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Issue 238

Ali Kaaf’s Acts of Erasure

At Darat Al Funun, Amman, the artist uses abstraction to address troubled histories

BY Nadine Khalil in Exhibition Reviews | 30 AUG 23

Playing with the notions of shelter and void implicit in its title, Ali Kaaf’s I Know the Emptiness of This House (2023) is a cage-like sculpture in which metal bars frame a single entrance/exit. Made for his eponymous solo exhibition at Darat Al Funun in Amman, this site-specific interpretation of the eighth-century desert castle Quseir Amra upends the original building’s triple-vaulted ceiling to create three merged cylindrical forms. The ceilings of Quseir Amra, which was built for the Umayyad caliph Walid Ibn Yazid in Jordans Eastern Desert, are known for its elaborate frescoes depicting constellations as well as scenes of hunting, bathing and female nudity. By eliminating these forms of figuration, Kaaf’s abstraction places troubled histories around representation and aniconism from early Islamic times into question.

Ali Kaaf, I Know the Emptiness of This House, 2023, powder coated and raw metal pipes. Courtesy: the artist

This act of omission signals a development from his early meditations on black ink as absence, as seen in the show’s oldest monochrome piece, Aswad (2002–3), meaning ‘black’ in Arabic. Although he was a student of the late Berlin-based Syrian expressionist painter Marwan Kassab-Bachi during Darat’s first Summer Academy in 1999, Kaaf would go on to develop a minimal language of abstract elliptical shapes by using fire to create layers, tears and cavities in his canvases. A selection of works from this series are presented in one central room of the exhibition, highlighting their evolution. In Rift 6 (2017), for instance, burned paper edges outline two shadowy forms within a black ink blob, while in Rift 7 (2018), two uneven semicircles divided by a frayed rupture merge, the larger encapsulating the smaller. Despite the apparent simplicity of these works, there is something painterly about the way Kaaf juxtaposes textured black ink with the jagged contours of burned paper.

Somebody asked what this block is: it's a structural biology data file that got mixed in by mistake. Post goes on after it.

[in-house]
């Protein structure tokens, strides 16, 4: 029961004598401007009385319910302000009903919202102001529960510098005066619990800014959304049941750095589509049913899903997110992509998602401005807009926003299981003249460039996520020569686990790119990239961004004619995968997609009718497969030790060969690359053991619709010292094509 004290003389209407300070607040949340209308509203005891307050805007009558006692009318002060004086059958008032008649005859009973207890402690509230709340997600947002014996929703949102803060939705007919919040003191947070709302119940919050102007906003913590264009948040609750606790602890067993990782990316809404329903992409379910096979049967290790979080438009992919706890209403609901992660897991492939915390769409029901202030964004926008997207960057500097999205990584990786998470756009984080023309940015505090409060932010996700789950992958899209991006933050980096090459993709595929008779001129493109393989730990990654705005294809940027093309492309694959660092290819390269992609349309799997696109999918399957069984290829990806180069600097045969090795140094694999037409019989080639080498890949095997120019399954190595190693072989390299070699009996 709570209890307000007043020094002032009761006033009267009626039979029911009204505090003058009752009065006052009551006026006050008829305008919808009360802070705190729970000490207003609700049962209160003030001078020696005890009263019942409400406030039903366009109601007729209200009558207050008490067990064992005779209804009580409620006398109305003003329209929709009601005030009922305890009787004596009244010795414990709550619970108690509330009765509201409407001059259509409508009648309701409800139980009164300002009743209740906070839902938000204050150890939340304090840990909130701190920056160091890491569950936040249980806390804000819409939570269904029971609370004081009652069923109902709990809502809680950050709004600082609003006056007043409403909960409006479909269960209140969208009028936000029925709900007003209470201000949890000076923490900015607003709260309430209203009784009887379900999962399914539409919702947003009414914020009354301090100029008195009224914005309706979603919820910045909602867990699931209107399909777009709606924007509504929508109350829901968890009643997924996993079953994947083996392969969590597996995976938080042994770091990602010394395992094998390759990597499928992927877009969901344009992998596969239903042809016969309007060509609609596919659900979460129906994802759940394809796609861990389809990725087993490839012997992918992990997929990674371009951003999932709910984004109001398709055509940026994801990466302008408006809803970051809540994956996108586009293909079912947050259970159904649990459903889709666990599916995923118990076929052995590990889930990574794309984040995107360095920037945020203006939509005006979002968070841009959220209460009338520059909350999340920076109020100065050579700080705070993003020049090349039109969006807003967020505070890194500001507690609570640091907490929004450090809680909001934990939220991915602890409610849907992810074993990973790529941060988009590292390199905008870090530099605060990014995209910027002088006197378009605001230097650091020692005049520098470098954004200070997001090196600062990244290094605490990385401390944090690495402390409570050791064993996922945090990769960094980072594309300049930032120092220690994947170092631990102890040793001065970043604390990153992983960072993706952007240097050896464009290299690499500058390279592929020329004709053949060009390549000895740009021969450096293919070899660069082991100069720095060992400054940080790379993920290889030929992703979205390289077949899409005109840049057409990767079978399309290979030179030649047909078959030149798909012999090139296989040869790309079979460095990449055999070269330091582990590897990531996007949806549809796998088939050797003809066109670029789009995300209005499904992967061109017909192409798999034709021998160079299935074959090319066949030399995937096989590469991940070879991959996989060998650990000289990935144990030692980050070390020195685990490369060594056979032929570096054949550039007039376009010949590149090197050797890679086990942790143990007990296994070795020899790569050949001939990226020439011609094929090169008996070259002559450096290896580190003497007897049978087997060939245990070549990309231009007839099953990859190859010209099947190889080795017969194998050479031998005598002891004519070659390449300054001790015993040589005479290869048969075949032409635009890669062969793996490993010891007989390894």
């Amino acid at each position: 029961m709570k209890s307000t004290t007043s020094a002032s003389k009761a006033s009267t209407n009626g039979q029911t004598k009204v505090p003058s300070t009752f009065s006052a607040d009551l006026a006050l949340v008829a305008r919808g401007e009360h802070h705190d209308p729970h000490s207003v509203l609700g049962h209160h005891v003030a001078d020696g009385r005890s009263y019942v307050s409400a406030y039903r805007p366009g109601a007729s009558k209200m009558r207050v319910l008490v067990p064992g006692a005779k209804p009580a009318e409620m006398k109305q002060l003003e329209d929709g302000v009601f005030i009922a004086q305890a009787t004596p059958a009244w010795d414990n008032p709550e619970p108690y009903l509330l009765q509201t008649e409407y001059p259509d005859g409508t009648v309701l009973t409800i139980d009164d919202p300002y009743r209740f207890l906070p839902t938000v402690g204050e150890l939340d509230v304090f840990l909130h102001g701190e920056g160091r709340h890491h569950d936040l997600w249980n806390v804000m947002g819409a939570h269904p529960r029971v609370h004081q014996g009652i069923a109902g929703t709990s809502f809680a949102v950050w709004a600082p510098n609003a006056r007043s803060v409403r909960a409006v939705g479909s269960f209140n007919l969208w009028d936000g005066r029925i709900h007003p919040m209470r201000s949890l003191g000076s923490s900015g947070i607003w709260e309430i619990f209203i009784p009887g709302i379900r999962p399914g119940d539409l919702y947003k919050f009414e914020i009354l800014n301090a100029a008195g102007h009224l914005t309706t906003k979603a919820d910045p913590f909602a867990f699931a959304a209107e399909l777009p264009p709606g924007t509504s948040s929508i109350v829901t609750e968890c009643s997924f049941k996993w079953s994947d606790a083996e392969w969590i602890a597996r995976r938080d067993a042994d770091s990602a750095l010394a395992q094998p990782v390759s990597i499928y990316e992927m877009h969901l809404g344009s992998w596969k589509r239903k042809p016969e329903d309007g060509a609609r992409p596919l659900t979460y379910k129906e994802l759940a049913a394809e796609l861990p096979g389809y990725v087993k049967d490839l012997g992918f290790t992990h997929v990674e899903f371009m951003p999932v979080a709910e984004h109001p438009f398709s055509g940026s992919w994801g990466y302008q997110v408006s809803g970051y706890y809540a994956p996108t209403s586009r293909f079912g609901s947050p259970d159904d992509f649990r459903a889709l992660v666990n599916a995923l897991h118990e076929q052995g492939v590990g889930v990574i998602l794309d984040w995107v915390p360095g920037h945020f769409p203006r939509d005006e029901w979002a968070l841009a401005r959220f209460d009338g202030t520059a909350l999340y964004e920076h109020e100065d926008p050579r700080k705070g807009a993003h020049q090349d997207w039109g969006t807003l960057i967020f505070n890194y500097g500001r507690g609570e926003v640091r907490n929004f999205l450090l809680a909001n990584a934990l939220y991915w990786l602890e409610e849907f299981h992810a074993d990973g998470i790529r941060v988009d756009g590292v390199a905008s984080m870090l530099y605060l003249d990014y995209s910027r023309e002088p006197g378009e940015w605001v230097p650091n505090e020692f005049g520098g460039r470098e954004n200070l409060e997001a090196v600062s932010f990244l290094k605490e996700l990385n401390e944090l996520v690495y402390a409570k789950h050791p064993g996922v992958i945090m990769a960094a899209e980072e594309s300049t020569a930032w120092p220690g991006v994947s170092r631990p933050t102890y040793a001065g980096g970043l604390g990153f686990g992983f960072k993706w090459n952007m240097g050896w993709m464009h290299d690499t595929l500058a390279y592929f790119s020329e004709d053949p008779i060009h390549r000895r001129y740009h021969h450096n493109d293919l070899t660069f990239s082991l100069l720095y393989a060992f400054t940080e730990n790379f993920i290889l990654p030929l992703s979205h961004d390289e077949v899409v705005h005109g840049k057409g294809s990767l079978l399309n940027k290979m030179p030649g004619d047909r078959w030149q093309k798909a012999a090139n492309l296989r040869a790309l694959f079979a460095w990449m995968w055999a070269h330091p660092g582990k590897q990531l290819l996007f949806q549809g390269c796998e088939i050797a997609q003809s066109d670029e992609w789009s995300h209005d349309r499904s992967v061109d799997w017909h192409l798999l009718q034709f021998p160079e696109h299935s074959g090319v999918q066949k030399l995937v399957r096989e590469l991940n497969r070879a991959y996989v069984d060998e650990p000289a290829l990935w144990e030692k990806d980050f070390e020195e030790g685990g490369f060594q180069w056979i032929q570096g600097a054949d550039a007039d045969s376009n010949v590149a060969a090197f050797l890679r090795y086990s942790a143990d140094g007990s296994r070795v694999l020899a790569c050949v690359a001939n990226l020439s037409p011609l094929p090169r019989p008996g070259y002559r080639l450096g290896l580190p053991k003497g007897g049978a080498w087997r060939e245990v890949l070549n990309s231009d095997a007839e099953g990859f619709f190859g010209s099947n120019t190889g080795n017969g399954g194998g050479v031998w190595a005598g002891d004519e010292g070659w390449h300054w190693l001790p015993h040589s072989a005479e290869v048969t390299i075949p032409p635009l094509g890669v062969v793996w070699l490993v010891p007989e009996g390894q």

Ali Kaaf, Aswad, 2002–03, pigment and charcoal on paper. Courtesy: the artist

More recently, however, the artist has embraced controlled incisions, laser-cutting and photomontage. This is exemplified in The Byzantine Corner 10 (2023), where ornate architectural elements from Istanbul’s Hagia Sophia Mosque are presented in large-scale apostrophes and commas. While the layered feeling of a form-inside-a-form resonates with his ‘Rift’ series (2011–ongoing), no space is left empty, the over-wrought aesthetic perhaps driven by a need to document. Yet, this impulse is not without manipulation: as with I Know the Emptiness of This House, in a 90-degree rotation he repositions the image of the ceiling vertically instead of horizontally.

Ali Kaaf, ‘I Know the Emptiness of This House’, 2023, exhibition view. Courtesy: the artist and Darat Al Funun, Amman

The short video Box of Pain (2016) shows how the movement – and, at times, excision – of materials can reflect loaded histories. A black, submerged fabric quivers in water. It is the abstraction of the artist’s memory of the moment when a young boy stopped moving while being beaten up by militiamen in Syria in 2013. There are white flecks in the wet fabric akin to the surfaces of Kaaf’s black and white paintings, and a reflective pool of water distorts the image, opening up bright, uneven gaping holes like those burned into his canvases.

Ali Kaaf, ‘I Know the Emptiness of This House’, 2023, exhibition view. Courtesy: the artist and Darat Al Funun, Amman

Another video, Scherben mantra (2013), sees the artist moving over a broken mirror, trying – yet failing – to pick up shards while fragments remain stuck to his fingers, like the residues of destruction in his native country. Kaaf’s actions recall the unexpected gentleness of the titular character from Edward Scissorhands (1990), who had sharp tools in place of hands. Within the framework of this troubled history, the artist seems to suggest that abstraction is not a choice. While one element of Kaaf’s work investigates architectural ornamentation and the other removes all signifiers, both are part of an editorializing need to cut and burn away unwanted parts – an erasure of image and memory.

Ali Kaaf’s I Know the Emptiness of this House, is on view at Darat al Funun, Amman, until 30 September.

Main image: Ali Kaaf, I Know the Emptiness of This House (detail), 2023, powder coated and raw metal pipes. Courtesy: the artist

Nadine Khalil is a writer, editor and researcher based in Dubai, UAE.